Tonight, Nintendo released version 7.0.0 of the Switch firmware, and like before, this introduced new security codes. While the Switch hacking community was initially put on high alert due to this, now things have already simmered down. Why?

The Speed of Sound

Hacker ‘elmirorac’ as they go by on Twitter managed to knockout Nintendo’s new protections just roughly 4 hours after the firmware was released. So, the Switch hacking scene wasn’t even interrupted for a full day by this update.

While some might see this as being comical, it’s also quite alarming. If hackers can circumvent Nintendo’s own coding this quickly, that doesn’t make the situation any better for legitimate users. There’s yet to be any real statistics as to how many hacked Switch units are out there, but any amount is enough to make developers uneasy, which is not something you want with a young system like the Switch.

A Game of Cat and Mouse

The battle between Nintendo and the Switch hacking community has been a fierce one since the console launched. With every new system update comes changes in the system’s coding, mainly meant to cover up any security exploits that was left undetected in the last version. Time after time, these updates would be circumvented by hackers, leading Nintendo to scramble the code yet again with every subsequent update. This is the cycle that has been repeating itself for several months now.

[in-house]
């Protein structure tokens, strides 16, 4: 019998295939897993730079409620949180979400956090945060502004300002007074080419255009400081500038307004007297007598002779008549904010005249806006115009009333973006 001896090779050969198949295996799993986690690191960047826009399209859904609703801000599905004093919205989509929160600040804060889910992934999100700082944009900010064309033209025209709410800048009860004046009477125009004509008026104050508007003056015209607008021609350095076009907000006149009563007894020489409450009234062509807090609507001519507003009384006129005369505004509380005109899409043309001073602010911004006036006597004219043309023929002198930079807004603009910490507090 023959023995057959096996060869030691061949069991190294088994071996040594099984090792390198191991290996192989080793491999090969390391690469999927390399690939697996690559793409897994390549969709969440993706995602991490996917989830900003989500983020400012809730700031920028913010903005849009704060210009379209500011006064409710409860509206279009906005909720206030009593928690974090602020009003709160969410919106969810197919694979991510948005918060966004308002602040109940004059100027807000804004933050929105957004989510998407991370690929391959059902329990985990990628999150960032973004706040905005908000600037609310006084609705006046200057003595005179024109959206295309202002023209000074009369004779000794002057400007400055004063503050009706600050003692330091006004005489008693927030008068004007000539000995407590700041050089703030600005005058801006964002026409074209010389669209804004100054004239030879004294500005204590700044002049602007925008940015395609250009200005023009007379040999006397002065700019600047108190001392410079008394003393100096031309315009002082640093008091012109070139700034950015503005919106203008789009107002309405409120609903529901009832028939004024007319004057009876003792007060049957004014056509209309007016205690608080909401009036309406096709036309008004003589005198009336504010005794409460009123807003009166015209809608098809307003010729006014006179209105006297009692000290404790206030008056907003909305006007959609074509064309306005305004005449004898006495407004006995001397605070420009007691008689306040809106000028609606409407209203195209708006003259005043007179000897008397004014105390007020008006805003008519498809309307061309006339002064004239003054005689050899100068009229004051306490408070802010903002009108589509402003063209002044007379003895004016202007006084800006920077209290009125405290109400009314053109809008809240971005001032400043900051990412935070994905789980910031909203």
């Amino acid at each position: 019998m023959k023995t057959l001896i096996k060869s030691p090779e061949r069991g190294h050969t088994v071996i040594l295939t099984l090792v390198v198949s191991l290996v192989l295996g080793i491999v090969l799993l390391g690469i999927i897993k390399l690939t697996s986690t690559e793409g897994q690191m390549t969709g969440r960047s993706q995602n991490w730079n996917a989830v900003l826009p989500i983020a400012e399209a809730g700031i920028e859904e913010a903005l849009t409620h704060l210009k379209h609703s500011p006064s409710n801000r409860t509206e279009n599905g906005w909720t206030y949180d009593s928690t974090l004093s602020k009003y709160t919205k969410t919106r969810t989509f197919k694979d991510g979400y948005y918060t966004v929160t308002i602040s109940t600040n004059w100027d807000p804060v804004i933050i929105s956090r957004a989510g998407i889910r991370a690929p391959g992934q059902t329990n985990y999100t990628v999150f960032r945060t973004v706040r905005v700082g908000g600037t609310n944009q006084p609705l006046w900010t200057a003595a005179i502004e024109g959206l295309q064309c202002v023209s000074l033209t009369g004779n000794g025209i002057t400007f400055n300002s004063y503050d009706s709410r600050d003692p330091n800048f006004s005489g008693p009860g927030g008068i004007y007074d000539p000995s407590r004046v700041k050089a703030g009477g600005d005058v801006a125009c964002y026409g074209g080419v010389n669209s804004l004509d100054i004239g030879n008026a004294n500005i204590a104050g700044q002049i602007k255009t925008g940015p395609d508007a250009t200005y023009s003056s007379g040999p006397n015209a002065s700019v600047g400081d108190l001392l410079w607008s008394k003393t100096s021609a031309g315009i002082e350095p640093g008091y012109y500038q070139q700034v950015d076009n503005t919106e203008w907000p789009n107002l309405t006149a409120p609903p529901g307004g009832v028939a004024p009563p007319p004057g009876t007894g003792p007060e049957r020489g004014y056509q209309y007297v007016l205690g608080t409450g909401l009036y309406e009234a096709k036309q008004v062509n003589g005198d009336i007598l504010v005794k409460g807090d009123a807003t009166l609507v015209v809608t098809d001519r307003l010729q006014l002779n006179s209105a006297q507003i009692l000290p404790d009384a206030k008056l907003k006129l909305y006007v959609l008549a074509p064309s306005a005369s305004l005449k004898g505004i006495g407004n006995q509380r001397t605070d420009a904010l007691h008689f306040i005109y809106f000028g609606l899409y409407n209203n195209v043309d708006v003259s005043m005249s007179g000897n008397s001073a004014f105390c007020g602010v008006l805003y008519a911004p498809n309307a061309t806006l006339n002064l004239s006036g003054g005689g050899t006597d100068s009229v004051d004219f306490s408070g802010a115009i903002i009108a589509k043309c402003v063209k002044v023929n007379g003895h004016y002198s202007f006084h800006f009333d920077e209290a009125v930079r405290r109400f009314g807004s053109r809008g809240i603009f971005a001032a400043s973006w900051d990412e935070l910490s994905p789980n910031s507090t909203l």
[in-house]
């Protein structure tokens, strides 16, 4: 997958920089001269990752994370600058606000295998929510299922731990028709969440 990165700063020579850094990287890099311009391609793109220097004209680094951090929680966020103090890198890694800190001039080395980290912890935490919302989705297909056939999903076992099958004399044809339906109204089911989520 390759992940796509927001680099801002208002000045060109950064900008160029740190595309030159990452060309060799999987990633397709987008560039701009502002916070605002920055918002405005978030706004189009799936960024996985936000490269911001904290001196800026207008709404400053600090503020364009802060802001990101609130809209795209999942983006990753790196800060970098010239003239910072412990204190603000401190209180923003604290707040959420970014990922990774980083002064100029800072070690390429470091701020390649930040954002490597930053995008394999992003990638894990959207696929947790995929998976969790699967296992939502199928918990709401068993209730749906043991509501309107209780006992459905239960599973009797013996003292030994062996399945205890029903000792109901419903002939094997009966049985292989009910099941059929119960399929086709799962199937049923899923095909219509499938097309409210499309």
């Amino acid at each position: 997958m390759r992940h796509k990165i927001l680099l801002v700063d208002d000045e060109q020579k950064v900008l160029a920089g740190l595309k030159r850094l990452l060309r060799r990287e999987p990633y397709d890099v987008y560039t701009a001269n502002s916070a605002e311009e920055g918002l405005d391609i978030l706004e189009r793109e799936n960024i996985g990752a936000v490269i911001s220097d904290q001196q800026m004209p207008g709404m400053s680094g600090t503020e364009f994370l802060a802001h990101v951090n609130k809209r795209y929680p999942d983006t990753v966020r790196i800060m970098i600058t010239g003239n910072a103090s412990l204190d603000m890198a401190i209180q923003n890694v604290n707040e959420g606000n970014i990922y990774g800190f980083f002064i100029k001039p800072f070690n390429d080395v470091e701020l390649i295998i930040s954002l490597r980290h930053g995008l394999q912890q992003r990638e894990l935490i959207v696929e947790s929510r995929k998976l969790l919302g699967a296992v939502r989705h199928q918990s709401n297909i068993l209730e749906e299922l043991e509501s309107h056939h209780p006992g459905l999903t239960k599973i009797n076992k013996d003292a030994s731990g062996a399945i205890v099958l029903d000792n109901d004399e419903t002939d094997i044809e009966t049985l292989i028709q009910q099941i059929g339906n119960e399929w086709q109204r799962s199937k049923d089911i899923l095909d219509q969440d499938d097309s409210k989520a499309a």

This situation is all tied to the Nvidia Tegra chipset that powers the Switch. Because it was already so well documented prior to release, hackers had a fair idea of where to look from the very beginning. Nintendo clearly can’t fight this fight on the software side, so a hardware revision seems to be the only real key.

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A.K Rahming
Having been introduced to video games at the age of 3 via a Nintendo 64, A.K has grown up in the culture. A fan of simulators and racers, with a soft spot for Nintendo! But, he has a great respect for the entire video game world and enjoys watching it all expand as a whole.

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